Do horses belong in the foothills and forests of Alberta or any place else they live? Are they truly wild or are they just released from some ranch or farm who can no longer care for them properly?
Are they feral animals, horses gone wild after wandering away from abandoned farms, pack outfits, ranches, or lost Indian ponies who wandered off to scrounge a living were they could? Some people suggest they have genes from the original Spanish Conquistadors horses. There were horses in North America before the last ice age, so perhaps these are descendants from then.
Irregardless of where they come from or the discussions about how to manage them, they are beautiful animals who seem to fit into their chosen ranges. As Michael and I drove along the Forestry Trunk Road, we spotted at least 15 animals in 3 different herds. Some were farther off and unapproachable. One herd was grazing on the hillside on the other side of a river. Another group was foraging through the lodge pole pine forest above the road. All were very alert and noticed us as soon as we stopped to look them over. We spotted a herd of 4 about half a mile down a shallow hill in an old logged out burn. I decided we should try to approach them to get some photos and to see for ourselves what they looked like up close. We made our way downhill using natural draws and bushes to hide in on our stalk. The snow was crunchy and the wind waffled around,as if unsure of where it was coming from or going to. We managed to get within about 100 yards before the naturally alert ponies noticed us. 2 of 4 heads popped out of the grass to see what we were all about. Pretty soon all 4 horses watched as we continued our nonchalant approach. I had already got a few pictures figuring to at least get a record of what we were seeing before they bolted for the tall timber, but they kept grazing quietly as we got nearer. We got to within about 20 yards or so, closer than I have gotten to "tame" horses, before horsey body lingo told us we were there. For the next half hour or so, we were in the beautiful western Albertan equine living room. As these horses grazed, we maneuvered to get the best angle of the sun and background for photos. I see the same inter species awareness as they grazed and monitored our actions, as I do when I watch bears or birds. I try not to interrupt their business or stress them out as we enjoy their company.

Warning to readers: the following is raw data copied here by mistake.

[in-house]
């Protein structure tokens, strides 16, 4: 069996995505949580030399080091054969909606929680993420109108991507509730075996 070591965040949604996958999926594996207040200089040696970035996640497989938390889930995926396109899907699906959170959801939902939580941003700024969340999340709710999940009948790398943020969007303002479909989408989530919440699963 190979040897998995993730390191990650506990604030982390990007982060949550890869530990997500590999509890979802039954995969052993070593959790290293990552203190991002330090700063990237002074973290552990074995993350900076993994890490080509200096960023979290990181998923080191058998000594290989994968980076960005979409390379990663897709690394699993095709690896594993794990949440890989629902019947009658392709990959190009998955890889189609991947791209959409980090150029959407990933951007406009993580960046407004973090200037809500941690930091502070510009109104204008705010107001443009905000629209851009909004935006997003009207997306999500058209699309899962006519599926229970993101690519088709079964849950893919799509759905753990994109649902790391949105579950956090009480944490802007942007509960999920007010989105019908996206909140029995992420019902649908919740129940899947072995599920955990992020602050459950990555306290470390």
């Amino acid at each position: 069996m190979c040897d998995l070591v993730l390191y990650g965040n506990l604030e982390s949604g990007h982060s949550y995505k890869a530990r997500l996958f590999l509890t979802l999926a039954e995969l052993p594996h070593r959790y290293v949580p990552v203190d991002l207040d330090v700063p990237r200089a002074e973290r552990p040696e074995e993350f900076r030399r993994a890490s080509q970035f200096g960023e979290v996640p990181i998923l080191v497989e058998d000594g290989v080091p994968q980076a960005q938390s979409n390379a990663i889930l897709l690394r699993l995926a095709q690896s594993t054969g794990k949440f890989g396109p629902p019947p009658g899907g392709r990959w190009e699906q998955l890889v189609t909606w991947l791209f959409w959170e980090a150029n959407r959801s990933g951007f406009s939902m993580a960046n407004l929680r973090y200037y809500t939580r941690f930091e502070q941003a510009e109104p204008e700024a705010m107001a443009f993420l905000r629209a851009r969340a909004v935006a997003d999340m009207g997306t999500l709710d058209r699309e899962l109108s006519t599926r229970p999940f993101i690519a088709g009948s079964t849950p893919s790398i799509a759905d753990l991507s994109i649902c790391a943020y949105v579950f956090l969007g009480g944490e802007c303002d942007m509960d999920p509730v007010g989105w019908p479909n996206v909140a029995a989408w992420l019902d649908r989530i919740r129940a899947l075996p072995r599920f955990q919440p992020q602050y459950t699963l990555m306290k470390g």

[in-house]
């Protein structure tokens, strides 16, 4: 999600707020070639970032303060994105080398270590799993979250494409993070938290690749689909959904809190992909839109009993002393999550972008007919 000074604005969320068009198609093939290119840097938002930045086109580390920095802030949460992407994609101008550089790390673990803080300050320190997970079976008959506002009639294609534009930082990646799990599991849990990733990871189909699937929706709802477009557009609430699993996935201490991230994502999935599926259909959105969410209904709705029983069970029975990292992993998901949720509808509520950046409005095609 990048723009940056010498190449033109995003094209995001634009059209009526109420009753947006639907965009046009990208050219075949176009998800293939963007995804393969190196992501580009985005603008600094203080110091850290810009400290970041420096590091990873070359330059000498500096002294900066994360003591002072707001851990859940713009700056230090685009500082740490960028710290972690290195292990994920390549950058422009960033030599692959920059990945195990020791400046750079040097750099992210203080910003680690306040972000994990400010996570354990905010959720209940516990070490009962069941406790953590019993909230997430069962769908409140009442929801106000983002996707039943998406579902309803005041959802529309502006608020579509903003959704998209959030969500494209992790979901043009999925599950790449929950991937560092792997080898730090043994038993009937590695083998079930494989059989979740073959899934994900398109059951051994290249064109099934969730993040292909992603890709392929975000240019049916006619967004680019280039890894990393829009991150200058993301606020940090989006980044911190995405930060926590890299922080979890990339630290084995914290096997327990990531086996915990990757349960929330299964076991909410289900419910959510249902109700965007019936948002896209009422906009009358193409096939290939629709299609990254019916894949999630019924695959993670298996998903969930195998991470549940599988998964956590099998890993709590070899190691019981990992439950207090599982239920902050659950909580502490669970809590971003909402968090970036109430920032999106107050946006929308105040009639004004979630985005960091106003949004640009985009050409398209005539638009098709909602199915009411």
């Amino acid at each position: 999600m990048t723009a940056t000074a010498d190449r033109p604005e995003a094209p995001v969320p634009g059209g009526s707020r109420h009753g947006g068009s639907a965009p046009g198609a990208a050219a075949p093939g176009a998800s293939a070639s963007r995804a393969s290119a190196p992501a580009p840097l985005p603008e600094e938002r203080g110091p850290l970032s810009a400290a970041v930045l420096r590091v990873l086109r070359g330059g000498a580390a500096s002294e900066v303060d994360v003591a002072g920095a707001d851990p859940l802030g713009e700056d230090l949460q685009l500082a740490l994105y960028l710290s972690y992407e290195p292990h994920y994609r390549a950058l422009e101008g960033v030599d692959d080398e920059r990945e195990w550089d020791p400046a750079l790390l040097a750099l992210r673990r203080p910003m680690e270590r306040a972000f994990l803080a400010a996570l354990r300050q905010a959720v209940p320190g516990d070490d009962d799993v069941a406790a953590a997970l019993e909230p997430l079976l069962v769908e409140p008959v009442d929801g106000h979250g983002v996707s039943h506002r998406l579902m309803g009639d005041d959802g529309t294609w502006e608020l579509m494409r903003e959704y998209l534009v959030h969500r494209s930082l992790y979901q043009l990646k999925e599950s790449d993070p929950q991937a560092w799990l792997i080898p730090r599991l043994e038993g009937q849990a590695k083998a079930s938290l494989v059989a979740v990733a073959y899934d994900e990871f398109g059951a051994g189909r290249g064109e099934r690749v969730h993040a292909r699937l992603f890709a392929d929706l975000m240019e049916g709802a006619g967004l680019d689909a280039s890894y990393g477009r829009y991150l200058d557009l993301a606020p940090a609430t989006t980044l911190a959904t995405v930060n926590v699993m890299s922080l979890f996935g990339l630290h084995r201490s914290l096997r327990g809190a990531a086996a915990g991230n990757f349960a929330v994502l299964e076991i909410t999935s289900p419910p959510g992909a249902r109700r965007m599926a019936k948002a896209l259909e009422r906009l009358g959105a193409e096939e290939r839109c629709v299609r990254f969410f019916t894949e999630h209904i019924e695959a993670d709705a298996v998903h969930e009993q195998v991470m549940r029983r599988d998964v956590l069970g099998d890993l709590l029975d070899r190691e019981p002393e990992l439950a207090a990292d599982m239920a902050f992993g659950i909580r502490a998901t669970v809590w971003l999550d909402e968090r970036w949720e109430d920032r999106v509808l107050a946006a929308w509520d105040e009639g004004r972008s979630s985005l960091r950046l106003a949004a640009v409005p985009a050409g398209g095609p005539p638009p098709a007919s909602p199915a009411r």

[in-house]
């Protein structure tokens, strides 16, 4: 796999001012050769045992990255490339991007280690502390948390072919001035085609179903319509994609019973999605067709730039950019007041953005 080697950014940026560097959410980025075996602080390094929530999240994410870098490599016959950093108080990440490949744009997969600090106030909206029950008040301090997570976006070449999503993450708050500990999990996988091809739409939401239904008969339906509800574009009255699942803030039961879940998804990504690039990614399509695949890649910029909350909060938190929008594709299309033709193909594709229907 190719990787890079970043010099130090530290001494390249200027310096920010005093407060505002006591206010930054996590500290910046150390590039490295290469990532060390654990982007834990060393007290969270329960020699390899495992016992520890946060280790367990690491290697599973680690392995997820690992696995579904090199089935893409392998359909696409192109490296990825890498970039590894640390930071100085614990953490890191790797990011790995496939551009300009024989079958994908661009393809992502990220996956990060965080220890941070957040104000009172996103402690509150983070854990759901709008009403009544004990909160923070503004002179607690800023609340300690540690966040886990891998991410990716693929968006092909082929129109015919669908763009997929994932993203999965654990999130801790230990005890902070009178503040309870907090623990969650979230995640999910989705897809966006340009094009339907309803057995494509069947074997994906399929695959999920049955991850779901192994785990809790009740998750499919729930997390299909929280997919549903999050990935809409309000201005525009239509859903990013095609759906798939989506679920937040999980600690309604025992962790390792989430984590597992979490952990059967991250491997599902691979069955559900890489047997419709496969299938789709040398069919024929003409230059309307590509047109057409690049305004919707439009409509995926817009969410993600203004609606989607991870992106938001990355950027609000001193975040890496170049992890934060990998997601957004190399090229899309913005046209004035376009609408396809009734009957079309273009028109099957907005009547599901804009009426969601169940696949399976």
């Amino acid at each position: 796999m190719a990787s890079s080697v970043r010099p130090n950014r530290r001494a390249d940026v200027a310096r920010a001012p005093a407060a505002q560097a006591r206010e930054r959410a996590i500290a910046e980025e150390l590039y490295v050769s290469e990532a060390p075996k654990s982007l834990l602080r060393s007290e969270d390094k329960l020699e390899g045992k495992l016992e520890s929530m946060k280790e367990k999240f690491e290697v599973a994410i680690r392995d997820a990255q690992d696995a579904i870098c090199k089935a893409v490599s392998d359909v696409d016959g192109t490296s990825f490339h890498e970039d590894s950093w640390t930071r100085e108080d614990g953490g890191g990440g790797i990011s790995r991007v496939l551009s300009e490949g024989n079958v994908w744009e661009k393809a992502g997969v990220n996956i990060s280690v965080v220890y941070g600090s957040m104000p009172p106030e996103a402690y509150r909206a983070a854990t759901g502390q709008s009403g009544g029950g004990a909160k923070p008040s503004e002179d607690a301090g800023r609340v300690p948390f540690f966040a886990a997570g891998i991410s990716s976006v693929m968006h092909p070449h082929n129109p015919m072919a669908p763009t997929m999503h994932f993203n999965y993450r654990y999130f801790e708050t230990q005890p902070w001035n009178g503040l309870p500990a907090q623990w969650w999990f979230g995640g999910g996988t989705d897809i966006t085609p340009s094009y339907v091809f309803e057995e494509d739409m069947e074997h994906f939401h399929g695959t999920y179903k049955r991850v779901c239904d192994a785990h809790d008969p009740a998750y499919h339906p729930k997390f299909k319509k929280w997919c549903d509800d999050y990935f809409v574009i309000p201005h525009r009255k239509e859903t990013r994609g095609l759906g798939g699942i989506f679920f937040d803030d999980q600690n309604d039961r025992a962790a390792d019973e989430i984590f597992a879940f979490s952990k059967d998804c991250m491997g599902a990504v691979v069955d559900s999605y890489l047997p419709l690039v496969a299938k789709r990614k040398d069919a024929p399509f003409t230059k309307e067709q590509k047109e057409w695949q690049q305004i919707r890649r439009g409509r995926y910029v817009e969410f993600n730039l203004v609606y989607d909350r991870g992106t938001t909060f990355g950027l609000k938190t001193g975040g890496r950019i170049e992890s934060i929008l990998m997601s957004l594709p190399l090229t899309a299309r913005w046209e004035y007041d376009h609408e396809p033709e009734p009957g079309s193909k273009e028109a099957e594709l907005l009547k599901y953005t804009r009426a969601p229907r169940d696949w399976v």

The horses were in beautiful condition, I thought. A few scars, war wounds from battles of old, marred otherwise pristine coats. Long guard hairs covered full, finer undercoats, their ribs were well covered by a layer of fat and well conditioned muscles rippled as they grazed. One stallion has a giant "skin tag" on his left hind quarter. Their feet were in good shape, judging by their tracks in the snow. Best of all was their alertness and their curiosity about the two humans who quietly moved along with them as they gathered their noon time meal.
We saw only deer tracks interspersed with the few horse tracks as we wandered around this burned over landscape. There was plenty of grass with quite a bit of browse for the critters to eat. Rabbit tracks were also numerous and there were grouse trails on top of the snow. It seemed to me that there was plenty of food for the horses and any other animals who may want to live here, The horse herds that we saw were well dispersed so as not to over graze the land.
This was a good day, memorable for me for the company I was with. Time spent alone with your son sharing a wilderness experience in the company of wild animals is always memorable. We don't get to do it often enough.